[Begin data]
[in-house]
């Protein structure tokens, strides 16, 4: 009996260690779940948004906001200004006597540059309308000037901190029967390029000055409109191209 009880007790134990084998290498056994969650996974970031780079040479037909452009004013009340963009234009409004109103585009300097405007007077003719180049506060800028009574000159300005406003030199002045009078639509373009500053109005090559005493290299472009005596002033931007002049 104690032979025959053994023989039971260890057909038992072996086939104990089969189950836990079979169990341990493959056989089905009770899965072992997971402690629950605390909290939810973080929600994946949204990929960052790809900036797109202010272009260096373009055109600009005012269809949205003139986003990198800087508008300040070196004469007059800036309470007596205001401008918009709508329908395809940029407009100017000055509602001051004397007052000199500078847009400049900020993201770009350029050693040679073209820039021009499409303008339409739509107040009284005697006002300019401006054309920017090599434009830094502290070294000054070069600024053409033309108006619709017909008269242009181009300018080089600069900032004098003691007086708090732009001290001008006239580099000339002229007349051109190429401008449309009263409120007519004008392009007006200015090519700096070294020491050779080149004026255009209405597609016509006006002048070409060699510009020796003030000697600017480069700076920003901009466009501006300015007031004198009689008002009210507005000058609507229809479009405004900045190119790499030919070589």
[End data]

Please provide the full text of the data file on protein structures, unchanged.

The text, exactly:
[in-house]
């Protein structure tokens, strides 16, 4: 009996260690779940948004906001200004006597540059309308000037901190029967390029000055409109191209 009880007790134990084998290498056994969650996974970031780079040479037909452009004013009340963009234009409004109103585009300097405007007077003719180049506060800028009574000159300005406003030199002045009078639509373009500053109005090559005493290299472009005596002033931007002049 104690032979025959053994023989039971260890057909038992072996086939104990089969189950836990079979169990341990493959056989089905009770899965072992997971402690629950605390909290939810973080929600994946949204990929960052790809900036797109202010272009260096373009055109600009005012269809949205003139986003990198800087508008300040070196004469007059800036309470007596205001401008918009709508329908395809940029407009100017000055509602001051004397007052000199500078847009400049900020993201770009350029050693040679073209820039021009499409303008339409739509107040009284005697006002300019401006054309920017090599434009830094502290070294000054070069600024053409033309108006619709017909008269242009181009300018080089600069900032004098003691007086708090732009001290001008006239580099000339002229007349051109190429401008449309009263409120007519004008392009007006200015090519700096070294020491050779080149004026255009209405597609016509006006002048070409060699510009020796003030000697600017480069700076920003901009466009501006300015007031004198009689008002009210507005000058609507229809479009405004900045190119790499030919070589």